We conducted a cross-sectional study involving a sample of high school students who were in the 14- to 17-year age bracket and who attended state public schools in the morning in any of five Brazilian capitals (i.e., Brasília, São Paulo, Manaus, Curitiba, and Salvador). All of the students who met the inclusion criteria and who attended class on the day assigned for data collection were invited to participate in the study. Data were collected by means of an anonymous self-administered questionnaire that was completed under the supervision of a trained field team.

The study variables were as follows: gender; age; high school grade level; parental smoking; respondent smoking status; exposure to smoking; susceptibility to smoking in the year following study participation; and exposure to tobacco displays and advertising at the point of sale (including bakeries, minimarkets, convenience stores, and supermarkets).

Nonsmoking schoolchildren who reported that they would probably or definitely start smoking in the following year were classified as susceptible to smoking.(10,11) Schoolchildren who reported that they frequented at least one of the aforementioned points of sale and saw cigarette packs displayed there were classified as being exposed to smoking. Schoolchildren who reported that they did not frequent any of the aforementioned points of sale or see cigarette packs displayed there were classified as being unexposed to smoking. Schoolchildren who reported having smoked at least once in the 30 days preceding the survey were classified as smokers.

We used Pearson's chi-square test in order to identify associations among independent variables, values of p < 0.05 being considered statistically significant.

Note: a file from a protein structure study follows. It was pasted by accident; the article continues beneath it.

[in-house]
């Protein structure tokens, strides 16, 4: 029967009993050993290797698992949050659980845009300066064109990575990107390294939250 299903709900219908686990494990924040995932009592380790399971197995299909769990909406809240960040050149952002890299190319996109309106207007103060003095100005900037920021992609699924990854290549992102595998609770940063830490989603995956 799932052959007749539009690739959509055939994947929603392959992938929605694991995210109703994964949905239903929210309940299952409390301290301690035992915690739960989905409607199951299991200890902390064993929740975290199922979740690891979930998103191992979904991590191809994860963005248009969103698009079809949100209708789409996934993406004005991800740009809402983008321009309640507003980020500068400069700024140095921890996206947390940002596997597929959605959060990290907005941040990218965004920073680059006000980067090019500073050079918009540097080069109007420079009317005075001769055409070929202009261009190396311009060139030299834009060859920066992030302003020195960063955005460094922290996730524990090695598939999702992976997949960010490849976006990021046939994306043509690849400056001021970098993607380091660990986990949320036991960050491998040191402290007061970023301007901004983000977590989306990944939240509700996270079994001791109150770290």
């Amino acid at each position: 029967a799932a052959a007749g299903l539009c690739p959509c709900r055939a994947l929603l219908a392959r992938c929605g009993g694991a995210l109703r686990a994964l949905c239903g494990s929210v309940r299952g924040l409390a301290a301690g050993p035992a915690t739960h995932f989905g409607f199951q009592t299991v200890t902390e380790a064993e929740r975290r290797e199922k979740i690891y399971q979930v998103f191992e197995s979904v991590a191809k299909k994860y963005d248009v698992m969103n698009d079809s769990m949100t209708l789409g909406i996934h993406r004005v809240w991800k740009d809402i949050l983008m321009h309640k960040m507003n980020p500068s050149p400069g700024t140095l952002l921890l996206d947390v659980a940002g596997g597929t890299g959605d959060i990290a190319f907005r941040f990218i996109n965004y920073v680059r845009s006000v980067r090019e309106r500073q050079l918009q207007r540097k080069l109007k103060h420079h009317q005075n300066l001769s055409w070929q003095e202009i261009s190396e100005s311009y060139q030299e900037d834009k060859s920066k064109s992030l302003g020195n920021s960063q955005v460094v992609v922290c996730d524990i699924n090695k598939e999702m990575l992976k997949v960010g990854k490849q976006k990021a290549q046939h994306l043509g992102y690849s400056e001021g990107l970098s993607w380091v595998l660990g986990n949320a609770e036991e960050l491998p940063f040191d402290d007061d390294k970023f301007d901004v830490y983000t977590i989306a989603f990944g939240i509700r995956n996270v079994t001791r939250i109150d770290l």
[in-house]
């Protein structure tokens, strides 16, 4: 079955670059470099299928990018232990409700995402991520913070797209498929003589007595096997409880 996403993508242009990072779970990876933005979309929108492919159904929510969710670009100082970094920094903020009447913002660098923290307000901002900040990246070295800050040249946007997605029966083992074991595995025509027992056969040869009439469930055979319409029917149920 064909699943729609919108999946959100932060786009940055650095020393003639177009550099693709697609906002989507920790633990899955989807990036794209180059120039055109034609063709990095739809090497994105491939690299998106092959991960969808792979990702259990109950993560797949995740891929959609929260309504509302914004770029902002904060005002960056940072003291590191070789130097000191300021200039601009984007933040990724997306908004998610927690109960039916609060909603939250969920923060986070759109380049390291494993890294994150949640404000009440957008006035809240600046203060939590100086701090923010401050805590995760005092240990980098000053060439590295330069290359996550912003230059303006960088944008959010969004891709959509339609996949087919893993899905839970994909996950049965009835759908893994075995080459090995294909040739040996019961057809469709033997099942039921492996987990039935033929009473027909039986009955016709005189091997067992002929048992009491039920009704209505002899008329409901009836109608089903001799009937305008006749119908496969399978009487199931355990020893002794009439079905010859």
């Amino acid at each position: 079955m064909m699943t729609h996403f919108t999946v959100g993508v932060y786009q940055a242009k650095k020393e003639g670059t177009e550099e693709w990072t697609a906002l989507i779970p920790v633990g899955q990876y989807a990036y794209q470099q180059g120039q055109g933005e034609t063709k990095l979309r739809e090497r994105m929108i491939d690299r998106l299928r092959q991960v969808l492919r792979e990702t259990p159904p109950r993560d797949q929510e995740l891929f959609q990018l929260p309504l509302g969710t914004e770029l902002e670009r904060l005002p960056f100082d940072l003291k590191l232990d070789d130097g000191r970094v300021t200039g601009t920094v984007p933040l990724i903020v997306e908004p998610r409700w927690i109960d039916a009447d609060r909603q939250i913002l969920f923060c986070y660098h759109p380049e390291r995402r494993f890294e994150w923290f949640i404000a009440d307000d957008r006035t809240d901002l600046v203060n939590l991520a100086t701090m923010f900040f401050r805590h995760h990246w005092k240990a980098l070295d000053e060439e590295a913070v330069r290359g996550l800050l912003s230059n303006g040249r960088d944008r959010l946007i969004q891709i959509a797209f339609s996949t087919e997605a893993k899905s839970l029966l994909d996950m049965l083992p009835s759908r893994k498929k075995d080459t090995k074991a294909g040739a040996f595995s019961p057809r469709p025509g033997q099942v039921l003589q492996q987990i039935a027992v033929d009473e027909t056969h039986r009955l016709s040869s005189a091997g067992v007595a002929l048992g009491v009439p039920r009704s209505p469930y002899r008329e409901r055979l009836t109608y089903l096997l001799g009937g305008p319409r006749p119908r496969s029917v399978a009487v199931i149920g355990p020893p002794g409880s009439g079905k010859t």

The study was approved by the Research Ethics Committee of the Federal University of Santa Catarina, located in the city of Florianópolis, Brazil (Ruling no. 552,940), and by the Johns Hopkins School of Public Health Institutional Review Board, located in the city of Baltimore (MD) USA (Protocol no. 00005015).

We interviewed 11,086 schoolchildren, 5,964 (53.8%) of whom were female. The participating students were classified as never smokers, experimenters, or smokers. The proportions of never smokers, experimenters, and smokers in the study sample were 69.0%, 21.3%, and 9.7%, respectively.

The prevalence of smoking in the present study (9.7%; 95% CI: 9.4-10.5) was higher than that in the 2012 PeNSE,(12) in which 5.1% (95% CI: 3.9-6.2) of students in 27 Brazilian capitals (including the Federal District of Brasília) were identified as being regular smokers. This difference in the prevalence of smoking might be due to methodological differences between the present study, which included public high school students in the 14- to 17-year age bracket, and the PeNSE, which included 9th-grade students at public and private schools in Brazil.(12)